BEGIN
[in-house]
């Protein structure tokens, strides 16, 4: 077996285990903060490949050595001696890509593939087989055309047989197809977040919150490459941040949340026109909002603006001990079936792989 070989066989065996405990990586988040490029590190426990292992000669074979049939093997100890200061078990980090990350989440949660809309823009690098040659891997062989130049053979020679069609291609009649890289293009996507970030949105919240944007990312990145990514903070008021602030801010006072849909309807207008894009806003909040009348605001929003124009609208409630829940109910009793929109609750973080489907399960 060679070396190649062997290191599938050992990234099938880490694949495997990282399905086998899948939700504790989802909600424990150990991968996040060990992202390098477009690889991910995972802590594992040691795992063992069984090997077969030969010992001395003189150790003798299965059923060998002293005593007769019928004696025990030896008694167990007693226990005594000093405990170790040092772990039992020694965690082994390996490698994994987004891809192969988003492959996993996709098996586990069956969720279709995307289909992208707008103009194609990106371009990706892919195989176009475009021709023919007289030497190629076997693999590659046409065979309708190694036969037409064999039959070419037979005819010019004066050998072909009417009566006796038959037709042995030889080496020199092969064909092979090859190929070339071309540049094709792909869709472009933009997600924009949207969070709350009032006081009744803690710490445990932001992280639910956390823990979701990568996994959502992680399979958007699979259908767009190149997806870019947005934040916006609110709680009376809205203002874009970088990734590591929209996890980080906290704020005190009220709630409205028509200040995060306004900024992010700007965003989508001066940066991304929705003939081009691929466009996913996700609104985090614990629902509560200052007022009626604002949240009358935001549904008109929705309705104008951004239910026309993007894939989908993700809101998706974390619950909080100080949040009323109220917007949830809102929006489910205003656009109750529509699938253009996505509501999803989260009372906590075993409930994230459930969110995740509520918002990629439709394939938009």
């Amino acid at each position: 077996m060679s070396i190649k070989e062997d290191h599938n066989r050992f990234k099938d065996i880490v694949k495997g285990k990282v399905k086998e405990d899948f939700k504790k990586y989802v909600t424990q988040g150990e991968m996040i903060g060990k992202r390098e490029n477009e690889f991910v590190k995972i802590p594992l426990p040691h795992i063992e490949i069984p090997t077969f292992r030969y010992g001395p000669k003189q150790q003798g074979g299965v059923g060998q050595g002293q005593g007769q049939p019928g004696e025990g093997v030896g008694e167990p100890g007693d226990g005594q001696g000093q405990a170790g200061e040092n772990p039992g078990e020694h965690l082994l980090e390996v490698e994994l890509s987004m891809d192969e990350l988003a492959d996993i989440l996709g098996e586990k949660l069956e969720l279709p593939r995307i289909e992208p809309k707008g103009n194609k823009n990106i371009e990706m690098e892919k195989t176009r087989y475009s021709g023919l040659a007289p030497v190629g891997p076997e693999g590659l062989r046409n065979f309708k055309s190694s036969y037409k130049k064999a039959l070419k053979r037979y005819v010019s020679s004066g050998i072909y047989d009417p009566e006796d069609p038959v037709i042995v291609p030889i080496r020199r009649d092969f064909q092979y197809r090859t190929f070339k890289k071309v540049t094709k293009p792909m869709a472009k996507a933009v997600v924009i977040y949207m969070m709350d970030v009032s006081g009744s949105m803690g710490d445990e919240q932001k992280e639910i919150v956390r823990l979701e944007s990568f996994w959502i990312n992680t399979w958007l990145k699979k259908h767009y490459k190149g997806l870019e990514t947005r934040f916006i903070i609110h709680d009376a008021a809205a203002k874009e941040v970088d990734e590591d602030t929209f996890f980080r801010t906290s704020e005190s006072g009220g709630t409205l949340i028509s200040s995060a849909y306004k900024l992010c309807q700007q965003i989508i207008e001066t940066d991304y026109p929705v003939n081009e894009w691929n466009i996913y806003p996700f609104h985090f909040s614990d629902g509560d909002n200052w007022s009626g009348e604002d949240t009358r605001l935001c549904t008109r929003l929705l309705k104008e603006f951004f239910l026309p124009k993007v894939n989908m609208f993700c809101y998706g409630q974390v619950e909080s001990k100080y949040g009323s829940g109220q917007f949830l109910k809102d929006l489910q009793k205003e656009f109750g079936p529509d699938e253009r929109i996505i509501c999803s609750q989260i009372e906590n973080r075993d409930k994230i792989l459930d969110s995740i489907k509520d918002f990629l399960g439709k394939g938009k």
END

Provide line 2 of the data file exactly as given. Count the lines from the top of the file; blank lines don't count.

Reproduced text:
């Protein structure tokens, strides 16, 4: 077996285990903060490949050595001696890509593939087989055309047989197809977040919150490459941040949340026109909002603006001990079936792989 070989066989065996405990990586988040490029590190426990292992000669074979049939093997100890200061078990980090990350989440949660809309823009690098040659891997062989130049053979020679069609291609009649890289293009996507970030949105919240944007990312990145990514903070008021602030801010006072849909309807207008894009806003909040009348605001929003124009609208409630829940109910009793929109609750973080489907399960 060679070396190649062997290191599938050992990234099938880490694949495997990282399905086998899948939700504790989802909600424990150990991968996040060990992202390098477009690889991910995972802590594992040691795992063992069984090997077969030969010992001395003189150790003798299965059923060998002293005593007769019928004696025990030896008694167990007693226990005594000093405990170790040092772990039992020694965690082994390996490698994994987004891809192969988003492959996993996709098996586990069956969720279709995307289909992208707008103009194609990106371009990706892919195989176009475009021709023919007289030497190629076997693999590659046409065979309708190694036969037409064999039959070419037979005819010019004066050998072909009417009566006796038959037709042995030889080496020199092969064909092979090859190929070339071309540049094709792909869709472009933009997600924009949207969070709350009032006081009744803690710490445990932001992280639910956390823990979701990568996994959502992680399979958007699979259908767009190149997806870019947005934040916006609110709680009376809205203002874009970088990734590591929209996890980080906290704020005190009220709630409205028509200040995060306004900024992010700007965003989508001066940066991304929705003939081009691929466009996913996700609104985090614990629902509560200052007022009626604002949240009358935001549904008109929705309705104008951004239910026309993007894939989908993700809101998706974390619950909080100080949040009323109220917007949830809102929006489910205003656009109750529509699938253009996505509501999803989260009372906590075993409930994230459930969110995740509520918002990629439709394939938009």